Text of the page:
The U.S. metalworking fluids industry is waiting to learn how the United States will regulate medium- and long-chain chlorinated paraffins.
Chlorinated paraffins have been the target of regulation for some time, and according to Neil Canter of Chemical Solutions, Willow Grove, Pa., regulatory activity is apt to continue for some time with no clear resolution in sight. He summed up recent developments in the United States and Canada at the STLE annual meeting in May.
In September 2009, the U.S. EPA put in place an action plan for short-chain and other chlorinated paraffins, Canter said. EPA was concerned that certain chlorinated paraffins were not on the Toxic Substances Control Act (TSCA) Inventory, regardless of chain length.
In the United States, CPs are classed by carbon chain length and by degree of chlorination, and are sorted into short-chain (C10 to C13), intermediate-chain (C14-C17), and long-chain products (C18-C30). After the National Toxicology Program designated short-chain CPs as carcinogenic in 1989, many fluid formulators switched to mid- and long-chain products or dropped short-chain entirely.
The U.S. Environmental Protection Agency now is scrutinizing mid-chain CPs for their persistence in the environment and potential bioaccumulation in humans and wildlife. It has estimated that 150 million pounds of CP (all types) are used yearly in the United States, although others say it’s not even half that any more.
The TSCA inventory was created in 1975, and certain products were grandfathered in with specific Chemical Abstracts Service numbers as approved by EPA. A CAS number is a unique numeric identifier that serves as a link to detailed information about a specific chemical substance. However, Canter said, EPA then claimed discrepancies between actual chlorinated paraffins produced and imported into the U.S. and those listed on the TSCA Inventory.
As a result, EPA requested that suppliers of chlorinated paraffins in the U.S. file Pre-Manufacturing Notifications (PMNs), meaning their products were no longer on the Inventory and they had to go through the process of putting them back on. EPAs problem was that the descriptions of products currently on the Inventory were not specific enough, Canter said.
Also in 2012, the two largest producers of chlorinated paraffins were fined by the EPA for selling short-, medium- and long-chain products without first submitting PMNs at least 90 days before manufacture. As part of a resolution to the issue, both companies agreed to stop selling short-chain materials. And both were asked to submit PMNs for medium- and long-chain products as part of the settlement. But most importantly, the companies were allowed to continue shipping these products to their customers, Canter noted.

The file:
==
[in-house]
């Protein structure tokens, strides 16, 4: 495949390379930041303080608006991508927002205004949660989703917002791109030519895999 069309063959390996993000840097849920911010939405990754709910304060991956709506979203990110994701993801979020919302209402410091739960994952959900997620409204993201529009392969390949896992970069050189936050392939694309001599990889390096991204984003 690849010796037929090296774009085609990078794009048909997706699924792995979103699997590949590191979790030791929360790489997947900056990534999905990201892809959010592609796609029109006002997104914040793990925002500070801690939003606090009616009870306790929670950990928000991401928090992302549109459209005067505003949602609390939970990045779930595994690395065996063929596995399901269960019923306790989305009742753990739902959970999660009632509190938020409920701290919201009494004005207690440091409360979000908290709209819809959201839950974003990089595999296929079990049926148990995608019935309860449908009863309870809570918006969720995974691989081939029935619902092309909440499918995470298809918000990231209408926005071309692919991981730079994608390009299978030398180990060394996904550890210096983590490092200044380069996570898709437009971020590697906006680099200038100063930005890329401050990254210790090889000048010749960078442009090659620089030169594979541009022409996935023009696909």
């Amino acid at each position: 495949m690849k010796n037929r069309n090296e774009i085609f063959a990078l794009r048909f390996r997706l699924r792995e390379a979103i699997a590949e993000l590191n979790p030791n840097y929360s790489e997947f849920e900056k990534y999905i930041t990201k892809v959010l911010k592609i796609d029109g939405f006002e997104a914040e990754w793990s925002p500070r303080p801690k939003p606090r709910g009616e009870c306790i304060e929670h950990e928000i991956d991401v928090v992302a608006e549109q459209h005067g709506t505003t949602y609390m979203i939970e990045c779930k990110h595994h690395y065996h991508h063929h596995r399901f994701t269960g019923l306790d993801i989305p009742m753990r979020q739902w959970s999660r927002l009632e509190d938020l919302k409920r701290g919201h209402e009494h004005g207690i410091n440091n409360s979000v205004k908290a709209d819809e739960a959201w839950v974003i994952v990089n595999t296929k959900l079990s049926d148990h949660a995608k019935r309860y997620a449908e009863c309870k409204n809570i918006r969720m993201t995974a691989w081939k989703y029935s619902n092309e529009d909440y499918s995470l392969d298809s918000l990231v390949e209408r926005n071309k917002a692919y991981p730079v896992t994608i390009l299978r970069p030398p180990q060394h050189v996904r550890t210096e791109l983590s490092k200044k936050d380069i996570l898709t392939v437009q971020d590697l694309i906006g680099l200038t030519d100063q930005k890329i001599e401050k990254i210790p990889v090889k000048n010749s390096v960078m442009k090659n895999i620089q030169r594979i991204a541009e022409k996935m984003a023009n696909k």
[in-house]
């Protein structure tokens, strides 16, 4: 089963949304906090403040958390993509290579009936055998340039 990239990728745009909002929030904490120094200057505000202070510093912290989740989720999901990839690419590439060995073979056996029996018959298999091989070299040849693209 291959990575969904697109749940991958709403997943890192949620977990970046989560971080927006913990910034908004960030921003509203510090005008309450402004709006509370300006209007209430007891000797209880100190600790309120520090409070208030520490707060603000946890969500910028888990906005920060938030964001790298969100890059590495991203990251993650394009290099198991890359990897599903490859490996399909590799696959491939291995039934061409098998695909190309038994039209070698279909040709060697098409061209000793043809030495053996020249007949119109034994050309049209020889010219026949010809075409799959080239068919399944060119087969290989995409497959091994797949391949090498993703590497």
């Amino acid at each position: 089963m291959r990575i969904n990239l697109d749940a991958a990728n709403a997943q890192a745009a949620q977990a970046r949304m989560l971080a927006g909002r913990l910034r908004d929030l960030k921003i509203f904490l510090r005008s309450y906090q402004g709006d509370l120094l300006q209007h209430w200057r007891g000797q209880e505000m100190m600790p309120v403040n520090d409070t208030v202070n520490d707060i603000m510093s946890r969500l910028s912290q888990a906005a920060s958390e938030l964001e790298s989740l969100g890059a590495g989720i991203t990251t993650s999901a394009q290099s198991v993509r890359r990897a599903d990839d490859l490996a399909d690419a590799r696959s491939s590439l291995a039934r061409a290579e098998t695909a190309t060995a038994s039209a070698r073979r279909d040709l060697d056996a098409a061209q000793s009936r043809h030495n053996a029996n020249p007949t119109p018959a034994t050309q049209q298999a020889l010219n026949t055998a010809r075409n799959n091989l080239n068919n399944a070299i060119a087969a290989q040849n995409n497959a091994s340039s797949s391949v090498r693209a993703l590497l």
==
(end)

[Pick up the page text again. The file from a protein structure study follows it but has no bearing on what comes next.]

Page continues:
As Lube Report reported previously, Dover Chemical and Ineos Chlor Americas each settled CP violations with the EPA in 2012.
At the same time, Canada under the Domestic Substances List (DSL) laid out more specific descriptions for chlorinated paraffins. And CAS numbers on the DSL are not on the TSCA Inventory. In 2102, Canter noted, I said that EPA wanted to go to Canadian style CAS numbers. But now, EPA does not want to use these types of CAS numbers and wants to assign totally new numbers.
In January 2013, Environment Canada prohibited the use of short-chain (C10 to C13) chlorinated paraffins. The agency determined that they posed a long-term threat to the environment and aquatic life. Now, Environment Canada is concerned about how to regulate C14 to C20 products.
EPA has now established a new category, very long-chain chlorinated paraffins, in addition to short-, medium-, and long-chain, Canter explained. Short- and medium-chain remain the same (C10 to C13 and C14 to C17). Long-chain is now C18 to C20, and very long-chain is C21 to C30+.
Finally, a third company has submitted PMNs, seeking permission to sell medium-, long- and very long-chain chlorinated paraffins in the U.S. PMNs for three very long-chain products have cleared. And new CAS numbers have been issued for chain lengths above C21. Canter said, These materials are more viscous than currently used medium- and long-chain products and there will be challenges in formulating with them.
Lube Report reported in June that Qualice LLC launched operations in North Carolina in April to manufacture chlorinated paraffins in the United States.
In conclusion, Canter said, EPA has cleared very-long chain chlorinated paraffins and chlorinated olefins for manufacture in the U.S., and it is still figuring out what to do with medium- and long-chain chlorinated materials. My supposition is we will eventually have an answer.